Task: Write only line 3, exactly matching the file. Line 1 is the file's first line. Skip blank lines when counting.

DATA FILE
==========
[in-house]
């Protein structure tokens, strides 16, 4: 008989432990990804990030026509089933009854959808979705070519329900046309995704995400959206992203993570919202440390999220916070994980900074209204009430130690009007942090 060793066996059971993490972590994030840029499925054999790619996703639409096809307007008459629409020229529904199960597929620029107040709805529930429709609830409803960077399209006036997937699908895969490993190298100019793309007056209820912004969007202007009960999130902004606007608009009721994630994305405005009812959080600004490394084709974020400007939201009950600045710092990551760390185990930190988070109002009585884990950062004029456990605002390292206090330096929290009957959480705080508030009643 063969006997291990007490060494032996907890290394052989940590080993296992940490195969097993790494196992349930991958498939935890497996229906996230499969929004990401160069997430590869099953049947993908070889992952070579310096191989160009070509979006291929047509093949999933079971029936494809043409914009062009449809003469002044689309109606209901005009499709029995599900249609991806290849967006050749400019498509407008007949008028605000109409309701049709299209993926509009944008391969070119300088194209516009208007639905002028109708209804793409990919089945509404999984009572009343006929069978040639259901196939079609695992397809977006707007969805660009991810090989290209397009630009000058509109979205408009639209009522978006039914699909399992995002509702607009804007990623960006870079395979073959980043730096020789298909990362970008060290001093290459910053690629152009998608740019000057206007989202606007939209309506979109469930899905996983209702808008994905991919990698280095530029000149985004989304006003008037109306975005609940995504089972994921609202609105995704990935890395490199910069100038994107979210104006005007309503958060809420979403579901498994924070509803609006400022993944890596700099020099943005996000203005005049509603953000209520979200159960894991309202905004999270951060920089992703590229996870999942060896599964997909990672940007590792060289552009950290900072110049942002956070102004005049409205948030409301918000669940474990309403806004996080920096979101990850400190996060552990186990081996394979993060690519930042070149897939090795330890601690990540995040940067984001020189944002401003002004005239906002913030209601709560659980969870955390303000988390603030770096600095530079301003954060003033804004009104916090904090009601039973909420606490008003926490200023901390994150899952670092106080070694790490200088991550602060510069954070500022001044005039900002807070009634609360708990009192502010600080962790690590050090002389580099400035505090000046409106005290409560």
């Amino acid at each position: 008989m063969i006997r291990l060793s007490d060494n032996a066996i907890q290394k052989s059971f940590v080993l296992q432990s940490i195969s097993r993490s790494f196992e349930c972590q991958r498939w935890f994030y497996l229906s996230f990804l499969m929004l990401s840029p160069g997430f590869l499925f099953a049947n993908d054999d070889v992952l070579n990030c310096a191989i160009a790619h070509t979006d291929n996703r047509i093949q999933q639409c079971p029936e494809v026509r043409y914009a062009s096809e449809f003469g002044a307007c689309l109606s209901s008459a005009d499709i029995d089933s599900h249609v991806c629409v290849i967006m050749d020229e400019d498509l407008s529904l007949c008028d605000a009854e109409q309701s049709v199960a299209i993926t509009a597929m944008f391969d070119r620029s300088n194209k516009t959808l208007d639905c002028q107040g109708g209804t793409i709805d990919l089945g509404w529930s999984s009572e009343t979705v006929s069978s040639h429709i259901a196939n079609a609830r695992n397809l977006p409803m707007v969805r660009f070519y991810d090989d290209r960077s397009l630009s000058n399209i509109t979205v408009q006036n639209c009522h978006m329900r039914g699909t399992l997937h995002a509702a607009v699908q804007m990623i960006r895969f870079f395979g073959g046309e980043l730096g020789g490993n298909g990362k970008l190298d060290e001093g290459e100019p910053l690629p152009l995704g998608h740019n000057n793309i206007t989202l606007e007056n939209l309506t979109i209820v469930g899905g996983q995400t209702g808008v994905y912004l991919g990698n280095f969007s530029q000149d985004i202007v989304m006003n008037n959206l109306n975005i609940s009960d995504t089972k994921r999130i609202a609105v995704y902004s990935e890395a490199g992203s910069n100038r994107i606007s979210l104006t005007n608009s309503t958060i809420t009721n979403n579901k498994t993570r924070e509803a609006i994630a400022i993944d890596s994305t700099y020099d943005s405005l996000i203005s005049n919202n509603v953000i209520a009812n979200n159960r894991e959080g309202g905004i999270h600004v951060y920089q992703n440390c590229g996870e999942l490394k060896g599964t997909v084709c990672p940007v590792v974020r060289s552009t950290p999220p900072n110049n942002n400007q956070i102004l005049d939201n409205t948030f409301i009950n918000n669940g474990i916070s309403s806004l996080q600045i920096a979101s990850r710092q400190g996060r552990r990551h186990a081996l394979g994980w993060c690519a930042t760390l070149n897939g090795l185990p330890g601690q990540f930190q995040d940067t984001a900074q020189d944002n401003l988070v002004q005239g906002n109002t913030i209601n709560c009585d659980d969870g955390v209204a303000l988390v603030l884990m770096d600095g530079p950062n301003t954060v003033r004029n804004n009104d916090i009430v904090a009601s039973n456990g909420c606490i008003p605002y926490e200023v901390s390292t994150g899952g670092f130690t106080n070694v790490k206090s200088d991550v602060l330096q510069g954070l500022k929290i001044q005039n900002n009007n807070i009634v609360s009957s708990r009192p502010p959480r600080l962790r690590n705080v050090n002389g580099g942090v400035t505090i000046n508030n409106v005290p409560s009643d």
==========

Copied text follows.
């Amino acid at each position: 008989m063969i006997r291990l060793s007490d060494n032996a066996i907890q290394k052989s059971f940590v080993l296992q432990s940490i195969s097993r993490s790494f196992e349930c972590q991958r498939w935890f994030y497996l229906s996230f990804l499969m929004l990401s840029p160069g997430f590869l499925f099953a049947n993908d054999d070889v992952l070579n990030c310096a191989i160009a790619h070509t979006d291929n996703r047509i093949q999933q639409c079971p029936e494809v026509r043409y914009a062009s096809e449809f003469g002044a307007c689309l109606s209901s008459a005009d499709i029995d089933s599900h249609v991806c629409v290849i967006m050749d020229e400019d498509l407008s529904l007949c008028d605000a009854e109409q309701s049709v199960a299209i993926t509009a597929m944008f391969d070119r620029s300088n194209k516009t959808l208007d639905c002028q107040g109708g209804t793409i709805d990919l089945g509404w529930s999984s009572e009343t979705v006929s069978s040639h429709i259901a196939n079609a609830r695992n397809l977006p409803m707007v969805r660009f070519y991810d090989d290209r960077s397009l630009s000058n399209i509109t979205v408009q006036n639209c009522h978006m329900r039914g699909t399992l997937h995002a509702a607009v699908q804007m990623i960006r895969f870079f395979g073959g046309e980043l730096g020789g490993n298909g990362k970008l190298d060290e001093g290459e100019p910053l690629p152009l995704g998608h740019n000057n793309i206007t989202l606007e007056n939209l309506t979109i209820v469930g899905g996983q995400t209702g808008v994905y912004l991919g990698n280095f969007s530029q000149d985004i202007v989304m006003n008037n959206l109306n975005i609940s009960d995504t089972k994921r999130i609202a609105v995704y902004s990935e890395a490199g992203s910069n100038r994107i606007s979210l104006t005007n608009s309503t958060i809420t009721n979403n579901k498994t993570r924070e509803a609006i994630a400022i993944d890596s994305t700099y020099d943005s405005l996000i203005s005049n919202n509603v953000i209520a009812n979200n159960r894991e959080g309202g905004i999270h600004v951060y920089q992703n440390c590229g996870e999942l490394k060896g599964t997909v084709c990672p940007v590792v974020r060289s552009t950290p999220p900072n110049n942002n400007q956070i102004l005049d939201n409205t948030f409301i009950n918000n669940g474990i916070s309403s806004l996080q600045i920096a979101s990850r710092q400190g996060r552990r990551h186990a081996l394979g994980w993060c690519a930042t760390l070149n897939g090795l185990p330890g601690q990540f930190q995040d940067t984001a900074q020189d944002n401003l988070v002004q005239g906002n109002t913030i209601n709560c009585d659980d969870g955390v209204a303000l988390v603030l884990m770096d600095g530079p950062n301003t954060v003033r004029n804004n009104d916090i009430v904090a009601s039973n456990g909420c606490i008003p605002y926490e200023v901390s390292t994150g899952g670092f130690t106080n070694v790490k206090s200088d991550v602060l330096q510069g954070l500022k929290i001044q005039n900002n009007n807070i009634v609360s009957s708990r009192p502010p959480r600080l962790r690590n705080v050090n002389g580099g942090v400035t505090i000046n508030n409106v005290p409560s009643d």